(WOMENSENEWS)--The news media loves stories about highly educated mothers opting out of rewarding careers to stay at home with their young children.
Anecdotal evidence unsupported by serious research is also constantly drumming home the idea that women consider themselves the best providers of child care. For example, a 2006 Salary.com survey of what mothers do "on the job" leads with the headline "Dream Job: Stay at Home Mom." Although the survey claims that equal numbers of working and stay-at-home mothers participated, quotes from the happy, at-home mothers dominate the report.
For instance, working mothers are "horrified" at the thought of hiring strangers to care for their children, they believe that mother's care is "priceless" and that motherhood is the "greatest job in the world." It's easy to stay on message: Women must choose between work and family.
But the opposite message is sent to low-income mothers.
The recent debate over the welfare-to-work provisions of Temporary Assistance to Needy Families--or welfare--captures this difference. Congress did not debate the best means to provide even minimally adequate day care to the children of single parents. Instead they wondered whether or not the required hours of paid work should be increased!
Why does popular sentiment portray some mothers as virtuous when they drop out of the labor force to care for their families, while others are responsible only if they work for pay outside the home?
Look to history.
14th Century Debate
The notion that children need the undivided attention of their mothers harks back at least to the 14th century when the Venetian-born French scholar Christine de Pizan (1365 to 1430) defied the edicts of powerful men and put pen to paper in "The Book of the City of the Ladies" criticizing male opposition to women seeking life beyond motherhood. This kicked off a 300-year debate known as "Querelle des femmes."
The current discussions, however--in which mothers who can afford to stay home are often encouraged to do so--can be more directly traced to a late 19th century vision of domesticity in which men specialized in full-time breadwinning and women specialized in full-time caretaking. This idealized household division of labor was generally impossible to attain. Few men earned a high enough wage to support a non-working wife; many mothers were unmarried, widowed or deserted and domestic servants were not able to live with their own families.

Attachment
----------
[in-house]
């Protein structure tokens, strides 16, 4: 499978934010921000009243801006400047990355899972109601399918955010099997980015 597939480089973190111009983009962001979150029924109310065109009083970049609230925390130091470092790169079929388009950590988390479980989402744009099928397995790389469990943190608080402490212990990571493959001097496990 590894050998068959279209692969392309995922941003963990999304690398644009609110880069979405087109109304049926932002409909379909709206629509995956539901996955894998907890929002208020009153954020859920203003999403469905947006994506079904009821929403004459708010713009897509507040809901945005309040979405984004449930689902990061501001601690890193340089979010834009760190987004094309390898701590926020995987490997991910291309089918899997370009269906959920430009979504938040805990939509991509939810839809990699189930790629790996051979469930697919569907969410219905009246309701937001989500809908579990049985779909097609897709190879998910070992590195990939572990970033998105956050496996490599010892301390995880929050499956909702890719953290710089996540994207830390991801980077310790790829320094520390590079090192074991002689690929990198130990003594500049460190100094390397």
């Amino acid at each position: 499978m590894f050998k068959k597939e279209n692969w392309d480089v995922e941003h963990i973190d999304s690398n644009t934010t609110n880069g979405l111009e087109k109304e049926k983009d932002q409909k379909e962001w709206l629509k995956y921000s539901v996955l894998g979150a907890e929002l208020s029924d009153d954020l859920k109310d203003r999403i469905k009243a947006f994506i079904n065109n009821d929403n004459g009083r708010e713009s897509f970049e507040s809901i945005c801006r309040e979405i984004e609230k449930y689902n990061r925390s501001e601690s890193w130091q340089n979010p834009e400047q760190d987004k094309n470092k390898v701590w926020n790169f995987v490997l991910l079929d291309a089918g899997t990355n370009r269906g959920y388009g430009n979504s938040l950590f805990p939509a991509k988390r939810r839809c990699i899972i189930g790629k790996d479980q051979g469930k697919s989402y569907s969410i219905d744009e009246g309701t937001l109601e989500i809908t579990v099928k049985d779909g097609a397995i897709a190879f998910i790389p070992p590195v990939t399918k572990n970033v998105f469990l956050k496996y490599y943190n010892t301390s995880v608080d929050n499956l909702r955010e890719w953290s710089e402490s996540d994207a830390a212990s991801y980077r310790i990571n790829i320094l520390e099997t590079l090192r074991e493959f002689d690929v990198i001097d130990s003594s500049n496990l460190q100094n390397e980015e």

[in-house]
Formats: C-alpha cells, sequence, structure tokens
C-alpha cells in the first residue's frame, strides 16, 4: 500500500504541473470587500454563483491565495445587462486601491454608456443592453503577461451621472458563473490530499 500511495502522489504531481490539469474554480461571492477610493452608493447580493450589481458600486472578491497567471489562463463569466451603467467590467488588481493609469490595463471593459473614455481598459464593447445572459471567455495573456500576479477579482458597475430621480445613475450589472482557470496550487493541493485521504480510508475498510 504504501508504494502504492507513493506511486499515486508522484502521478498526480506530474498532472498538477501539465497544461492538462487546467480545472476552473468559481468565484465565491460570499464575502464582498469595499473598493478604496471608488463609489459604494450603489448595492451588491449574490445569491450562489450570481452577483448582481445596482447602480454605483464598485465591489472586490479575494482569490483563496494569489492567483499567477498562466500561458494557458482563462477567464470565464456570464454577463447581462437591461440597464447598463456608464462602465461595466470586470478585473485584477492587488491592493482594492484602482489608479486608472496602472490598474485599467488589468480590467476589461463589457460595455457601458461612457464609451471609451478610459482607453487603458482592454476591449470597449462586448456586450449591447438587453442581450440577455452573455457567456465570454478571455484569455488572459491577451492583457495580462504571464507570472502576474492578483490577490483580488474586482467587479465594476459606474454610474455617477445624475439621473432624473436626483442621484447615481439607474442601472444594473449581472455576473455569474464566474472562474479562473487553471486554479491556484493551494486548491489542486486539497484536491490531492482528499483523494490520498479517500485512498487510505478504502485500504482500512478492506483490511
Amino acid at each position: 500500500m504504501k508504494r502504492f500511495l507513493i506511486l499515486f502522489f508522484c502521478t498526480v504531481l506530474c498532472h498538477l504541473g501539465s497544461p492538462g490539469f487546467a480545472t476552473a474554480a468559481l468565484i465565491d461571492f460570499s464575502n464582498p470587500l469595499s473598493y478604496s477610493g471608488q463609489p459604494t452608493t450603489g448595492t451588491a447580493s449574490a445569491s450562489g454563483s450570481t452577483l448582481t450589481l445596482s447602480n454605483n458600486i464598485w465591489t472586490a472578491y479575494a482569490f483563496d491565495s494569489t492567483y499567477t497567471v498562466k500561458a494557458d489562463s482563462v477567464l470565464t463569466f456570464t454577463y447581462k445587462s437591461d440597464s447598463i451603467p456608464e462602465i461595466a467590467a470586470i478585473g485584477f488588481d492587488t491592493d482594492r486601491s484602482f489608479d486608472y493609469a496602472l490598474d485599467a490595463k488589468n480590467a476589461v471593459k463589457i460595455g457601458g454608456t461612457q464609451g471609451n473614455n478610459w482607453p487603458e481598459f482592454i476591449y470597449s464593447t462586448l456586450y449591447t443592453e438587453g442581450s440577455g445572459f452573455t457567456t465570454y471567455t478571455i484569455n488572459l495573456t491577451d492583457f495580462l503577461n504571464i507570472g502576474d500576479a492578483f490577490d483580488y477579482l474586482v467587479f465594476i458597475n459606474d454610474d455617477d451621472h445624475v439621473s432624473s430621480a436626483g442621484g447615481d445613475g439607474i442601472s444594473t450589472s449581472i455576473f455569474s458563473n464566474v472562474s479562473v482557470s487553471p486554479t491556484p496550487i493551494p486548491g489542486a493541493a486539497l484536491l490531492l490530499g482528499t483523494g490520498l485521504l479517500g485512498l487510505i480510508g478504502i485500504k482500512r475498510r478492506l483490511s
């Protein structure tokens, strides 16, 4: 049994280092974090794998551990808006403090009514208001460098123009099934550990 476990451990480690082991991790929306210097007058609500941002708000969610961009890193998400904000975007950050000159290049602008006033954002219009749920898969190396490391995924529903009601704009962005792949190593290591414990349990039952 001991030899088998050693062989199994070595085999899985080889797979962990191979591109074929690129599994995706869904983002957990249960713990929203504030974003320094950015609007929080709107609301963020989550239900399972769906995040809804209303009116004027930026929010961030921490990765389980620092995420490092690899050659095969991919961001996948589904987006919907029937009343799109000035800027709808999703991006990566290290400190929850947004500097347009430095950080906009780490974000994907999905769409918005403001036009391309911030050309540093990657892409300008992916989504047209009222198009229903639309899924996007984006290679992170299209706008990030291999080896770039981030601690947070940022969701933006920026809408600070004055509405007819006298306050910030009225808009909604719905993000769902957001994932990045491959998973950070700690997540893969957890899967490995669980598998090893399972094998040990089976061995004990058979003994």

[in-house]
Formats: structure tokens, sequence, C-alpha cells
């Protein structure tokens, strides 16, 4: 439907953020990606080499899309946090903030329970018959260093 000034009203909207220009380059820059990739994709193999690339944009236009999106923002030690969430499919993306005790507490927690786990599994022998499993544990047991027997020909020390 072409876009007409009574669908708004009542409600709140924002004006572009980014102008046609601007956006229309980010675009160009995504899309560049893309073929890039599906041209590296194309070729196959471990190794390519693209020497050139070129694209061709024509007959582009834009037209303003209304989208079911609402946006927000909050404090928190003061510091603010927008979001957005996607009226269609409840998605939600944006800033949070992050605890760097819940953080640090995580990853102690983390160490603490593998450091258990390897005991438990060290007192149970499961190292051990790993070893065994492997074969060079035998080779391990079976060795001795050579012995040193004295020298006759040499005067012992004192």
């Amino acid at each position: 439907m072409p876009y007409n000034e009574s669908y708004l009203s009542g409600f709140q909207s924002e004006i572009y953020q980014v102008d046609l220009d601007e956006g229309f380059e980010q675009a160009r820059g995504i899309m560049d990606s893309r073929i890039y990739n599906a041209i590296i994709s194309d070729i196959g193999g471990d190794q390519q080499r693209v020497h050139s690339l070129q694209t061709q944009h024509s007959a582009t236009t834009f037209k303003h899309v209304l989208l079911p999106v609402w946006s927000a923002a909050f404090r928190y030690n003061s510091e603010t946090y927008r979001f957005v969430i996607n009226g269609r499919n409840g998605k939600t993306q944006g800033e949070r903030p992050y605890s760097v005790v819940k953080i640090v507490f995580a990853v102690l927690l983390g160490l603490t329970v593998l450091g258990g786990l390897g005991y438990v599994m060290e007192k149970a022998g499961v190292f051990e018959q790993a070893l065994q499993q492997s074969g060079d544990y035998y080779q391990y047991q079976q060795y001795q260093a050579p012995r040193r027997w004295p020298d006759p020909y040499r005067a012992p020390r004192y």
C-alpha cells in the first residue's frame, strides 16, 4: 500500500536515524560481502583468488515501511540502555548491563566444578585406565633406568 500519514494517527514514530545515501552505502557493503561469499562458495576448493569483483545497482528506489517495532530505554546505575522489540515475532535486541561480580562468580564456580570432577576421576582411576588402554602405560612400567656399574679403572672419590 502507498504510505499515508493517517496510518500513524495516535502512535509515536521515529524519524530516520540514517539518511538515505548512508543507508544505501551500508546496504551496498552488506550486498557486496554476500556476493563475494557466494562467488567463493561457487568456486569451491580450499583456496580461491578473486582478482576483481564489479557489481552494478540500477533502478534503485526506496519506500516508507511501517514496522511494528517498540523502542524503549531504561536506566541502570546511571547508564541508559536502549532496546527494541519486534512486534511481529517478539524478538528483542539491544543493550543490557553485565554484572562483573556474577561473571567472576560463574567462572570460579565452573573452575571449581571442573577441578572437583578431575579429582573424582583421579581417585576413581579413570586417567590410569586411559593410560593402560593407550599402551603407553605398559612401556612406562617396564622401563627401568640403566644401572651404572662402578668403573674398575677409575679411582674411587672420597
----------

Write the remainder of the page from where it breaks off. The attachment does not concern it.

The propriety of this household arrangement was widely shared among the elite. It is ironic to find that some of the most ardent supporters of free markets made an exception in the case of women; they persistently called for laws restricting a mother's paid employment.
Radical class and race differences in earnings meant that only affluent households could achieve this idealized arrangement.
Households with dependent spouses were presented in magazines, newspapers and movies as both desirable and the norm.
But households in which both adults worked for pay were viewed as deviant.
Same Reality Gap
This same reality gap about working parents exists today.
Stephanie Coontz shows in her 2005 book, "Marriage, A History," that U.S. women have always worked alongside their husbands on farms, in shops and in factories.